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Saturday, August 8, 2020  Spokane, Washington  Est. May 19, 1883
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Fairview Cemetery’s unofficial historian

Venita Johnson knows all about Rockford’s past

Trinity Hartman The Spokesman-Review

Each year over the Memorial Day weekend, small flags are placed next to the

graves of each of the 158 veterans buried in Rockford’s Fairview Cemetery.

Venita Johnson knows exactly which graves get flags. The 78-year-old, who has lived in Rockford since childhood, knows the Fairview Cemetery better than anyone.

Her knowledge springs from both a love of history and a deep connection with the cemetery where her ancestors and many of the people she knew in Rockford are buried.

For more than three decades, Johnson went to the cemetery daily, helping with upkeep and with burials.

She was one of the founders of the Rockford Cemetery Improvement Association, which back in the 1960s took over the management and care of the town’s cemetery. All these years, she has listened to the stories of the people who came to bury or visit their loved ones.

While others have taken over the day-to-day care of Fairview, Johnson has become the cemetery’s unofficial historian and rarely misses a burial.

Fairview Cemetery sits just south of Rockford, high on a windy hill that overlooks the town and provides a spectacular view of Mica Peak. There are approximately 1,870 people buried in the 13-acre cemetery, which has a well-watered, trimmed lawn sprinkled with pine trees.

Johnson calls the place God’s garden, a place of respect for all people buried there, no matter who they were in life or how they died.

“To me, the people there still speak,” she said. “I grew up here. I lived in this town 77 years. When you live in the same place, you absorb stuff.”

The pioneer cemetery was officially dedicated in 1889. No one knows when the first person was buried there, but the earliest marker is for W.H. and Ella Bennett, who died in 1886 and 1881, respectively.

Johnson wonders out loud how the two met, coming from places so distant from each other. Ella was from Portland. Her husband was from Kentucky. Somehow they ended up meeting and marrying. Eventually, they ended up next to each other in Rockford’s country cemetery.

“The people are so far apart, how did they ever get together?” she asked.

Early records show that the oldest parts of the cemetery were designed in the shape of a wagon wheel.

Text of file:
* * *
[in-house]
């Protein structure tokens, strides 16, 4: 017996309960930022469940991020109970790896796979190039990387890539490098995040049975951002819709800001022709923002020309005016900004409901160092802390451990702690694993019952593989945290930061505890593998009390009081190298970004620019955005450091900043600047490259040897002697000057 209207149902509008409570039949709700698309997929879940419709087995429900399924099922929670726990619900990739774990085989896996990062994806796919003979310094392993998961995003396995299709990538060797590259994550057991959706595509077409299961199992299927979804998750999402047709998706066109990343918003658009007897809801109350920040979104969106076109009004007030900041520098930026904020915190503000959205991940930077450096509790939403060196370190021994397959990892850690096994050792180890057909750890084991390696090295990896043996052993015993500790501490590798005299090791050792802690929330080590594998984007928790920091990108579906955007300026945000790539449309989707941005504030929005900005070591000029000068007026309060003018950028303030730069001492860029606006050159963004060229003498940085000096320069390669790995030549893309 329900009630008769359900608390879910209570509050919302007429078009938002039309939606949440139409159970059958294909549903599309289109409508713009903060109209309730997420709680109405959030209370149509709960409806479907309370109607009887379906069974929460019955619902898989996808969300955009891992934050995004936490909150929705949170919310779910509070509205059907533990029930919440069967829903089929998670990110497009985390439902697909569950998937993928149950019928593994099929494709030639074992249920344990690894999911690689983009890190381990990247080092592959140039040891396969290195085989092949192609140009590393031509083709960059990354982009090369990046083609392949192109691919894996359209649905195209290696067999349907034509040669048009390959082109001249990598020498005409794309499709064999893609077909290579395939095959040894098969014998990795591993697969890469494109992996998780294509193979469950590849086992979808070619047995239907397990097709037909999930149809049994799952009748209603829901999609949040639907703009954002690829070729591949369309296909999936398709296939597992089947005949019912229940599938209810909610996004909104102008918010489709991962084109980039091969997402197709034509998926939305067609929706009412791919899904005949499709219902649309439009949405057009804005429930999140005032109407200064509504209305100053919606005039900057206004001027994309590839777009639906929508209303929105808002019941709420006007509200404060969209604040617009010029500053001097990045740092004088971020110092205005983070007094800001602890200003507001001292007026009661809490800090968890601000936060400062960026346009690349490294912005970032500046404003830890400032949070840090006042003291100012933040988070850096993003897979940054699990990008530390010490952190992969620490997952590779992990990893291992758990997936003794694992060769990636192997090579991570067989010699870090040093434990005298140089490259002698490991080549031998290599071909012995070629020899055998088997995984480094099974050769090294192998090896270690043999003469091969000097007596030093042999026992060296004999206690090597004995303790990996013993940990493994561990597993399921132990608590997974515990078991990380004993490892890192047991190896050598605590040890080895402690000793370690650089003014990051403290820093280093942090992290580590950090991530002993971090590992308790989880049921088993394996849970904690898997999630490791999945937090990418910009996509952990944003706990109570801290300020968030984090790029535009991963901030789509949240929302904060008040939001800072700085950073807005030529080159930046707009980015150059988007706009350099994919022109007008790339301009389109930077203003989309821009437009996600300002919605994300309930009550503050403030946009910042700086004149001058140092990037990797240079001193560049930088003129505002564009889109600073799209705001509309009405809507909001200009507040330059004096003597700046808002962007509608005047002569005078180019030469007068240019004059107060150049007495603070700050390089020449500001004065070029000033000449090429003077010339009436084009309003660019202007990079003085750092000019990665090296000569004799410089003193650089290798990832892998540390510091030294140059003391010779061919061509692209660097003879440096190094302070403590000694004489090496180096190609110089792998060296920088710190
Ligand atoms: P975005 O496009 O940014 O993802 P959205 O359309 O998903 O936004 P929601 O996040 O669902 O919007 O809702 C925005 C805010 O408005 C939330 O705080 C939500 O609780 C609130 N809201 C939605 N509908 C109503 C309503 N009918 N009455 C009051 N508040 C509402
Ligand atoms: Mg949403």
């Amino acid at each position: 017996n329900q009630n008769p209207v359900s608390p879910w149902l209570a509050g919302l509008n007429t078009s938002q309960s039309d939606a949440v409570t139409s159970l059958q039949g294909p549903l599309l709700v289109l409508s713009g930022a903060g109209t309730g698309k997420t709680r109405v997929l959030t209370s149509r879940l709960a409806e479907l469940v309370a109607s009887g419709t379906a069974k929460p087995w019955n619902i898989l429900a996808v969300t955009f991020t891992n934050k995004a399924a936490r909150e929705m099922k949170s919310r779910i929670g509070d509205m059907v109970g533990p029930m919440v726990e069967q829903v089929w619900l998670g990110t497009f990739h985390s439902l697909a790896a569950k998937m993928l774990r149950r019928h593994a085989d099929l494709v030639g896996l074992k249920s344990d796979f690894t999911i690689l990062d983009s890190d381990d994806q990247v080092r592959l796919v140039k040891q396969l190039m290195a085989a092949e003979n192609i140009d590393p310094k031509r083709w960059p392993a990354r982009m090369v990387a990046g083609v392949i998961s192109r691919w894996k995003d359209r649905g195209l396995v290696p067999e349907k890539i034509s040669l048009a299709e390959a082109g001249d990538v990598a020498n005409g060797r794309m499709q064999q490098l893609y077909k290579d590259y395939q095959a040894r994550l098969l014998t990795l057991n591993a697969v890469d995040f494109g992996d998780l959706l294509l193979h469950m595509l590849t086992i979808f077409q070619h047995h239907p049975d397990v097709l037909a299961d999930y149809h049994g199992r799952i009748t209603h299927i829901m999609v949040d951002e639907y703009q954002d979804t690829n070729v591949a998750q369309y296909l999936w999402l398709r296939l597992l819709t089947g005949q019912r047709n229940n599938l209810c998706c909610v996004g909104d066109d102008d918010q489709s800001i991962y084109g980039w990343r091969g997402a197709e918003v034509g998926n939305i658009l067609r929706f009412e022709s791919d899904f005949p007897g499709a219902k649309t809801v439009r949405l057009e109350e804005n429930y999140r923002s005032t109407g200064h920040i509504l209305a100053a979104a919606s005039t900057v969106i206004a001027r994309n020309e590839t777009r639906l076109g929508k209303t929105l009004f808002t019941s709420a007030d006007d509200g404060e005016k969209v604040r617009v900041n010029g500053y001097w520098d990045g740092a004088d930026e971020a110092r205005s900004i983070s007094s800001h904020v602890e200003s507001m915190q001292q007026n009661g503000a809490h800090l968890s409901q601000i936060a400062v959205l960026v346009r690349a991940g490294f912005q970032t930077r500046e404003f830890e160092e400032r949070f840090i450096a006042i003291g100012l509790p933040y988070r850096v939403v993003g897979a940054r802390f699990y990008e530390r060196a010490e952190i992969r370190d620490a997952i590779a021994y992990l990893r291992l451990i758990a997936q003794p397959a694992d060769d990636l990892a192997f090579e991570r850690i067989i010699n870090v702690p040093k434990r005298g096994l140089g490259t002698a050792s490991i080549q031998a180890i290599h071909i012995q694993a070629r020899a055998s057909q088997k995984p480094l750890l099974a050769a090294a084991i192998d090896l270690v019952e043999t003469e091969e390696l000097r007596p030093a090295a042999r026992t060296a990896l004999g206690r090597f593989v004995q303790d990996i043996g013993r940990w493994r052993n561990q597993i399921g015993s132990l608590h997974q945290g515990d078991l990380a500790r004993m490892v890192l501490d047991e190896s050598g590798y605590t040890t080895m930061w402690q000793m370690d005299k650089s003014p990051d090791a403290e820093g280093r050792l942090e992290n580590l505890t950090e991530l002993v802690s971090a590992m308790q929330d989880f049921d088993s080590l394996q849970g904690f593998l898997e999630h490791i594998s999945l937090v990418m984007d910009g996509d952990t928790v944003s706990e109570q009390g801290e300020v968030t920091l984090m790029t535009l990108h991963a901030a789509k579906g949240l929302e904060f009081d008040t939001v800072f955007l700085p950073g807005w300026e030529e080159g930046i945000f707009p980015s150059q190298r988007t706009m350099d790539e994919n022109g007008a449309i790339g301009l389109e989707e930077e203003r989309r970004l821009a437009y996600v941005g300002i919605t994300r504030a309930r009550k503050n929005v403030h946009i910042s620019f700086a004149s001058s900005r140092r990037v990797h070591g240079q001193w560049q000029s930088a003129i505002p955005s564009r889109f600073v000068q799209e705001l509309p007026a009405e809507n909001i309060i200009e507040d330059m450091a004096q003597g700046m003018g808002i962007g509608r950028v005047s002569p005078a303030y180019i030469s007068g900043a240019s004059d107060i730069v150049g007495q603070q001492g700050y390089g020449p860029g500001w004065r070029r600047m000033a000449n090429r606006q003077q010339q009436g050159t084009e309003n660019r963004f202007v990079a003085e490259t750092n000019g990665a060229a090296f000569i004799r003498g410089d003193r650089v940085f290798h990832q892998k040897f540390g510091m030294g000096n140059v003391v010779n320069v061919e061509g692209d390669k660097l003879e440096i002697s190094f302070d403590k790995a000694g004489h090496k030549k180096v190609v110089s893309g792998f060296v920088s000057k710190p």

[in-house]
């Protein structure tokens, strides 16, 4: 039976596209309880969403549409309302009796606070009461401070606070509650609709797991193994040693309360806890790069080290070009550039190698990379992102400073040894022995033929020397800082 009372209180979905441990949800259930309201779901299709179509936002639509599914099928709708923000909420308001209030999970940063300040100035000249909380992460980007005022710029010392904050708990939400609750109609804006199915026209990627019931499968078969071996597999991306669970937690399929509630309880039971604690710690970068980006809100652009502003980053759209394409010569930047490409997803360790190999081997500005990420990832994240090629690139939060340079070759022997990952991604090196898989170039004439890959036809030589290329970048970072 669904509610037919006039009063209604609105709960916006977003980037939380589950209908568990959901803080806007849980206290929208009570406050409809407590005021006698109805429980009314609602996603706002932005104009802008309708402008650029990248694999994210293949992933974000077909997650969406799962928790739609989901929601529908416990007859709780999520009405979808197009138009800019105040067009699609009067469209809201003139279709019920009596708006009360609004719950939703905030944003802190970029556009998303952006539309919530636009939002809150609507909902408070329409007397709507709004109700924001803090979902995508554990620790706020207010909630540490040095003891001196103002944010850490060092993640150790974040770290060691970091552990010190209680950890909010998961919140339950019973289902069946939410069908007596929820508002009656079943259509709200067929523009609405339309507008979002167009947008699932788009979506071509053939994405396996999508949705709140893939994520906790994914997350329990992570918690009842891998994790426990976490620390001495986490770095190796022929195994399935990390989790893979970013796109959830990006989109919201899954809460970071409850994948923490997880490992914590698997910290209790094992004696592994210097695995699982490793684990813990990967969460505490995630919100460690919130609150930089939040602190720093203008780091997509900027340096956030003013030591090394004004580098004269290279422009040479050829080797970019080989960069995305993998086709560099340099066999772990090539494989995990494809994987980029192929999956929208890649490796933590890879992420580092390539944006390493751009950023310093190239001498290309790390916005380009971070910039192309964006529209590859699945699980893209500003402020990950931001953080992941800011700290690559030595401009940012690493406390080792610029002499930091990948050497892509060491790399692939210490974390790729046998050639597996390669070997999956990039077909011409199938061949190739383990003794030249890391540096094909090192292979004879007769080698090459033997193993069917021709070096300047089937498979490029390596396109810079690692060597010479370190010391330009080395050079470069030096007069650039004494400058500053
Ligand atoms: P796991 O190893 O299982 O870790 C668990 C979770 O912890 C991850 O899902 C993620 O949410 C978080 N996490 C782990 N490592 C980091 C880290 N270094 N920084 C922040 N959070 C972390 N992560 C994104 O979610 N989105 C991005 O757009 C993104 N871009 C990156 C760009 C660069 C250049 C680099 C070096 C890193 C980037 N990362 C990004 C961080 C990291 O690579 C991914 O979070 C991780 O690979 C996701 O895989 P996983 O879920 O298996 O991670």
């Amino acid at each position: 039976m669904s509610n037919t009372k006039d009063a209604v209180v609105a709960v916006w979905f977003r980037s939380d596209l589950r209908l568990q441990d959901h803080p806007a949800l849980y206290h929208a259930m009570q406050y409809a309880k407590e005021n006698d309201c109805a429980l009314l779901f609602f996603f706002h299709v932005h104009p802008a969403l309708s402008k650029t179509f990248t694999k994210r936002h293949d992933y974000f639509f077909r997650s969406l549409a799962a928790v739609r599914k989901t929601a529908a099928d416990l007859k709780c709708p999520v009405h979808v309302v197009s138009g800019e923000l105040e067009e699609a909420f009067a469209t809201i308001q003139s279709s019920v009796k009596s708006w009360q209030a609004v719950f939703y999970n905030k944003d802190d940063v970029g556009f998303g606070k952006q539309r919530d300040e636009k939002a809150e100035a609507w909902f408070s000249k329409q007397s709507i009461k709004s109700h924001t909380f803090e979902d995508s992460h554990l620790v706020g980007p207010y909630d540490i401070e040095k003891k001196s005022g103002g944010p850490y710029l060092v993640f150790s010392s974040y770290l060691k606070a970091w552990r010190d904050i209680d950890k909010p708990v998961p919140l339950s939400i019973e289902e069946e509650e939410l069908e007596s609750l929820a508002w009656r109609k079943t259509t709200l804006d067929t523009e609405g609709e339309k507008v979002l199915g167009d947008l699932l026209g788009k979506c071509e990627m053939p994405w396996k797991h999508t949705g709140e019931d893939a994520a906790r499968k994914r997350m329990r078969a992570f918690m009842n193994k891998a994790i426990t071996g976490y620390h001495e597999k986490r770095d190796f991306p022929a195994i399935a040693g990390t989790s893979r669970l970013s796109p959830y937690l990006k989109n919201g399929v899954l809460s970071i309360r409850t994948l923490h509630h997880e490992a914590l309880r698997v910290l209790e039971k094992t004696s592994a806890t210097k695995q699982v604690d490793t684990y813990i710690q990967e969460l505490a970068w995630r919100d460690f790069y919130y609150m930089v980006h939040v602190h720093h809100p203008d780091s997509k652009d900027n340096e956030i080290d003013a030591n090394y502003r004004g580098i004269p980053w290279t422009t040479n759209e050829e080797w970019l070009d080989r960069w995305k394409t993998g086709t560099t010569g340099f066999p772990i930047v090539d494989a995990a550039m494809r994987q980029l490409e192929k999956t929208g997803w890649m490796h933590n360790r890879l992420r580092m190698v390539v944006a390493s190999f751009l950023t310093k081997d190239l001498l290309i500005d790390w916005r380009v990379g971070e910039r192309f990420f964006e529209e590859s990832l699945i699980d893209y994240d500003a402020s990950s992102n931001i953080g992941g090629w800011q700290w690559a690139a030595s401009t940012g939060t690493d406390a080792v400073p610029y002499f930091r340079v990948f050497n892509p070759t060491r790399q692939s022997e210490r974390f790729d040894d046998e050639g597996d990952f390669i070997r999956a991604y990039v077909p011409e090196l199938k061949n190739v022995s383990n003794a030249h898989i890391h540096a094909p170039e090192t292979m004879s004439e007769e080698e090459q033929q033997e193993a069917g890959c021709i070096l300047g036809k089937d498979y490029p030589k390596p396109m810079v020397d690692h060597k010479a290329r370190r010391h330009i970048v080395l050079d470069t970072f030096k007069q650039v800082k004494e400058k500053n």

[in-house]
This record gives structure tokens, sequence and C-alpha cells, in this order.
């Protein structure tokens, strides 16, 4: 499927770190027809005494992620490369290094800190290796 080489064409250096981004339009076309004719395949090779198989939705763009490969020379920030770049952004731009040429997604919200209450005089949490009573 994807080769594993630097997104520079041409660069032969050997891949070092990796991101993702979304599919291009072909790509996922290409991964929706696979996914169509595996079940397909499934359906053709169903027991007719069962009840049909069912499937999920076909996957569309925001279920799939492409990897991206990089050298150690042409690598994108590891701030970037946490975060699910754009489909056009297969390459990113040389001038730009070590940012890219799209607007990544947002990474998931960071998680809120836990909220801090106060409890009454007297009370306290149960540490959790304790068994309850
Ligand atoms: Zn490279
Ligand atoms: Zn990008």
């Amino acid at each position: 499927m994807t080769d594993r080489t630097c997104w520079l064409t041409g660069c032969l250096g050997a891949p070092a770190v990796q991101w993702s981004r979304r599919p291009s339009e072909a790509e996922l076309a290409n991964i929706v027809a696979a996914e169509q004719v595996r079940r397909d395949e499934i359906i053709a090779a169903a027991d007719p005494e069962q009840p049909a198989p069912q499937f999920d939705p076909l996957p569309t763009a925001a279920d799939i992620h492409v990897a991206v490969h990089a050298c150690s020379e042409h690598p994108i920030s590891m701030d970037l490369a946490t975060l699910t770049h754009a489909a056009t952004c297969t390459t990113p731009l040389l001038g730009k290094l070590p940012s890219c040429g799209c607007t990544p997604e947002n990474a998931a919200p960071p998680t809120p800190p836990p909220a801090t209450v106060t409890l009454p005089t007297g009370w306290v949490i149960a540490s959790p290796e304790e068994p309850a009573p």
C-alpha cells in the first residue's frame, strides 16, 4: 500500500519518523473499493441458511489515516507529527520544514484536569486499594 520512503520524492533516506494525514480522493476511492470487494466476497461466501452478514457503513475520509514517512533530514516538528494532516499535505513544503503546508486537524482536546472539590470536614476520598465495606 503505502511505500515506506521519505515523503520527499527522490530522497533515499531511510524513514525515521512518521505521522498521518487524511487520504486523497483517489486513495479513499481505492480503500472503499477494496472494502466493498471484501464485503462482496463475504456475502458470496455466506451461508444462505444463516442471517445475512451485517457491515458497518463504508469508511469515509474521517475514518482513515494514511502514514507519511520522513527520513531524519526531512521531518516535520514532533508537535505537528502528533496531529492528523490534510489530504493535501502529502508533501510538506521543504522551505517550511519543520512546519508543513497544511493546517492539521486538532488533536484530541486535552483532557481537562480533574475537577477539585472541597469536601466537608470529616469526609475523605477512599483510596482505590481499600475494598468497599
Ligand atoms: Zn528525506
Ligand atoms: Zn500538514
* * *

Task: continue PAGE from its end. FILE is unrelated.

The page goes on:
In the hub were families with ties to the International Order of Odd Fellows. Other graves spread out from that hub like spokes on the wheel. There are American Indians, Catholics, Protestants, soldiers who fought on both sides of the Civil War, paupers and town leaders, all buried within the cemetery’s fence.

On a windy day last week, Johnson told stories as she walked among the gravestones.

She recalled the burial in 1993 of 80-year-old Vernon Larson, who had farmed Indian land. A Native American came to the burial ceremony and stood under a tree near the grave. He raised his hand, Johnson recalls, and began a chant that honored Larson.

“It gave me the shivers,” Johnson said as she stood near the grave.

Not far away, on the side of the cemetery nearest to town, is an area with a lot of infant graves.

Four years ago, Johnson walked through the cemetery with a grieving mother who had just lost her infant daughter. The church bells began ringing in Rockford and the sound carried up to the cemetery. The woman told Johnson she wanted her daughter buried there.

“The surroundings are enough to lift your spirits,” Johnson said as she walked away from the baby’s grave.

On the other side of the cemetery, two riding lawn mowers were being used to get the cemetery’s grass perfectly trimmed for Memorial weekend visitors.

“The grass is so soft and nice. When we first started work here, the grass was thin and hard,” Johnson recalled.

An old black-and-white photograph Johnson keeps in a scrap book shows the cemetery with gravestones barely visible through the tall grass.

“It was a pathetic place for a while,” she said.

In 1967, Johnson, her husband, Oliver, and others decided something needed to be done about the dilapidated condition of the cemetery.

They formed the cemetery association, which hired Oliver Johnson to mow the grass. When her husband went to the cemetery to cut the grass, Venita Johnson would go along to clear sticks out of the way and help trim around the gravestones.

“When I first started working here, I’d always stop and read all the inscriptions on the markers. I didn’t get much trimming done,” Johnson said with a smile.

Twice during a recent tour of the cemetery, Johnson instinctively reached down to move sticks out of the way of the mowers.

In the 1970s, the Johnsons began mowing several country cemeteries in the Rockford area and began helping close graves at cemeteries all over the area.

When her husband died in 1979, Johnson continued her trips up to Fairview, often walking over a mile up the hill to get there.

She’s the only person left who has such an intimate knowledge of the cemetery, said Alene Willmschen, the association treasurer.

Last winter, Johnson helped the current caretaker organize cemetery records so that her knowledge wouldn’t be lost when she dies.

“She’s a dedicated person, I tell you. They don’t come like that anymore,” said Helen Grewe, secretary of the association. “She has a wonderful memory.”

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